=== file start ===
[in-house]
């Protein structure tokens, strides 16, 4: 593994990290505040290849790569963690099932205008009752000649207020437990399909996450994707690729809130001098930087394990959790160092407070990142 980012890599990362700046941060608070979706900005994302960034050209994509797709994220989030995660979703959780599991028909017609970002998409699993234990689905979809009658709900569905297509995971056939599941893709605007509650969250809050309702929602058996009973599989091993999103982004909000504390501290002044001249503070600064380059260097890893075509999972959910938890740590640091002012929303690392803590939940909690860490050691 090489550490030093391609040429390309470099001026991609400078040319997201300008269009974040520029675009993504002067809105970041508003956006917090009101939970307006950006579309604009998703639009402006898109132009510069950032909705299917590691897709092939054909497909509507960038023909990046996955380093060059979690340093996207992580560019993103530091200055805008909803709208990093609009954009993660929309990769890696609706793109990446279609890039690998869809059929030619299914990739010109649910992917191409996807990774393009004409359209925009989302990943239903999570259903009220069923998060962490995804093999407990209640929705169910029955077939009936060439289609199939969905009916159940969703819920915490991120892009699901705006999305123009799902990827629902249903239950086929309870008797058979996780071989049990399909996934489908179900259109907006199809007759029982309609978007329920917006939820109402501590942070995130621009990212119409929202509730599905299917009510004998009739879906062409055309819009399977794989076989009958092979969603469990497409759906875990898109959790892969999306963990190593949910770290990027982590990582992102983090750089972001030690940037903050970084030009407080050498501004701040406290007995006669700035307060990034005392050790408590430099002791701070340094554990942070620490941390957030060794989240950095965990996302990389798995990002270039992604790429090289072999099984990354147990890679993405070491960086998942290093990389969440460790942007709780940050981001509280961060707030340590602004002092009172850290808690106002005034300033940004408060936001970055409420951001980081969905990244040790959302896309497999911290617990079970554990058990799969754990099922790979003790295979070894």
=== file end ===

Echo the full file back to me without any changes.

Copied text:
[in-house]
């Protein structure tokens, strides 16, 4: 593994990290505040290849790569963690099932205008009752000649207020437990399909996450994707690729809130001098930087394990959790160092407070990142 980012890599990362700046941060608070979706900005994302960034050209994509797709994220989030995660979703959780599991028909017609970002998409699993234990689905979809009658709900569905297509995971056939599941893709605007509650969250809050309702929602058996009973599989091993999103982004909000504390501290002044001249503070600064380059260097890893075509999972959910938890740590640091002012929303690392803590939940909690860490050691 090489550490030093391609040429390309470099001026991609400078040319997201300008269009974040520029675009993504002067809105970041508003956006917090009101939970307006950006579309604009998703639009402006898109132009510069950032909705299917590691897709092939054909497909509507960038023909990046996955380093060059979690340093996207992580560019993103530091200055805008909803709208990093609009954009993660929309990769890696609706793109990446279609890039690998869809059929030619299914990739010109649910992917191409996807990774393009004409359209925009989302990943239903999570259903009220069923998060962490995804093999407990209640929705169910029955077939009936060439289609199939969905009916159940969703819920915490991120892009699901705006999305123009799902990827629902249903239950086929309870008797058979996780071989049990399909996934489908179900259109907006199809007759029982309609978007329920917006939820109402501590942070995130621009990212119409929202509730599905299917009510004998009739879906062409055309819009399977794989076989009958092979969603469990497409759906875990898109959790892969999306963990190593949910770290990027982590990582992102983090750089972001030690940037903050970084030009407080050498501004701040406290007995006669700035307060990034005392050790408590430099002791701070340094554990942070620490941390957030060794989240950095965990996302990389798995990002270039992604790429090289072999099984990354147990890679993405070491960086998942290093990389969440460790942007709780940050981001509280961060707030340590602004002092009172850290808690106002005034300033940004408060936001970055409420951001980081969905990244040790959302896309497999911290617990079970554990058990799969754990099922790979003790295979070894």